“Today’s event announcing legislation marks an important milestone in the long campaign to protect these lands that we all care about. The actions by Congresswoman Titus and Commissioner Naft are critical to getting this campaign across the finish line, and we lend our full support to their efforts.”
“I’d like to acknowledge those within the Fort Mojave Tribe who have worked over the years to bring us to this historic occasion, including the Tribal Council, Tribal Elders, and the Fort Mojave Tribal Cultural Department and Committees. Special thanks to Linda Otero and Nora McDowell just to name a few. The Fort Mojave Indian Tribe have been stewards of these ancestral lands since time immemorial. Our creation story places us directly in the center of this area. There are 9 other Tribes whose creation story begins at Avi Kwa Ame. Today, we continue to move forward and protect that which is sacred and significant to the Mojave People and so many other tribes. Our efforts are to protect these places of significance and sacredness while maintaining their integrity as a place of home and worship.”
“A marker of a good coalition is in the diversity of it’s membership,” said Taylor Patterson, Executive Director of Native Voters Alliance Nevada and Bishop Paiute Tribe member. “From the business community to Tribal governments, we all agree that Avi Kwa Ame is a sacred space full of biodiversity that must be protected by a national monument. We are thankful to Congresswoman Titus and Commissioner Naft for recognizing Avi Kwa Ame and taking steps to protect it.”
“Our town was born in the mining boom of 1900, and we proudly identify as a historic mining and ranching town,” said Kim Garrison Means, Searchlight resident and owner of Mystery Ranch. “When those activities declined, our economy suffered, along with our identity as a town. But we have had another, hidden economy all along, based on people’s love of our paradise – the scenic vistas, plants and animals, and clear skies, have always attracted people to visit, own second homes, and retire in the Searchlight area. That is, in part, why our town advisory board voted unanimously to support the monument proposal — because our community will benefit from gentle economic growth and additional resources as a gateway town. Our town also supports this proposal because we love recreating on our nearby public lands, and better protecting them for the future is the right thing to do. Our public land use, including hiking, camping, hunting and exploring on back roads, is something we treasure, and we especially appreciate that the monument coalition team, Commissioner Naft, Representative Titus and our other political representatives are making this goal a priority.”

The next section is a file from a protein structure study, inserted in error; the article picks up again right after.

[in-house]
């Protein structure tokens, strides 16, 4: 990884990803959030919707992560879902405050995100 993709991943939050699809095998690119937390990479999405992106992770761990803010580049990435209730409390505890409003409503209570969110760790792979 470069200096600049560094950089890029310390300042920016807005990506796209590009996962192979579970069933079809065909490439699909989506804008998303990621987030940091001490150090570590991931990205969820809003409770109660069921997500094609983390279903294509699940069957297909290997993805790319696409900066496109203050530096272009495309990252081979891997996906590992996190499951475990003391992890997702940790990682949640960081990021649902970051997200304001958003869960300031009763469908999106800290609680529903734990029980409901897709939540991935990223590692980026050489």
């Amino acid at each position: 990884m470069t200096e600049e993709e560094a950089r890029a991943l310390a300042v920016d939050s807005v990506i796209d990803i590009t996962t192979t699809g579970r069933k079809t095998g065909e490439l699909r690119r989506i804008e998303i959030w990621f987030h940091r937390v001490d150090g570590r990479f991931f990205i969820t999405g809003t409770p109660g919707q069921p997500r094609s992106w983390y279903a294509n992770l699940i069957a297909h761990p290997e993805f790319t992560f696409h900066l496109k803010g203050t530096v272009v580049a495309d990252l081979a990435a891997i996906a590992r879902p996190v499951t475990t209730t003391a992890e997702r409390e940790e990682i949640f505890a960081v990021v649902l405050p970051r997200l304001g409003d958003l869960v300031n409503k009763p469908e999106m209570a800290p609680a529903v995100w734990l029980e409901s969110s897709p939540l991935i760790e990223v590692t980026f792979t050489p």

“The monument as it is presented today is not only a testament to the commitment of the individuals who undertook this project but the willingness to work together for everyone, to endorse this monument and bring it to fruition,” Laughlin Town Advisory Board Chair Kathy Ochs, said. “We know this will improve the lives and future of all the communities it touches. This ecological corridor extends from the Mojave reserves in California all the way to our Lake Mead Recreation Area via the Arizona Heritage Trail, the Black Canyon, and our Mojave National Water Trail. We now have a continuous monument that spans a vast range of landscapes with diverse undisturbed beauty.”
Spokespeople in Spanish or English are available for individual interviews.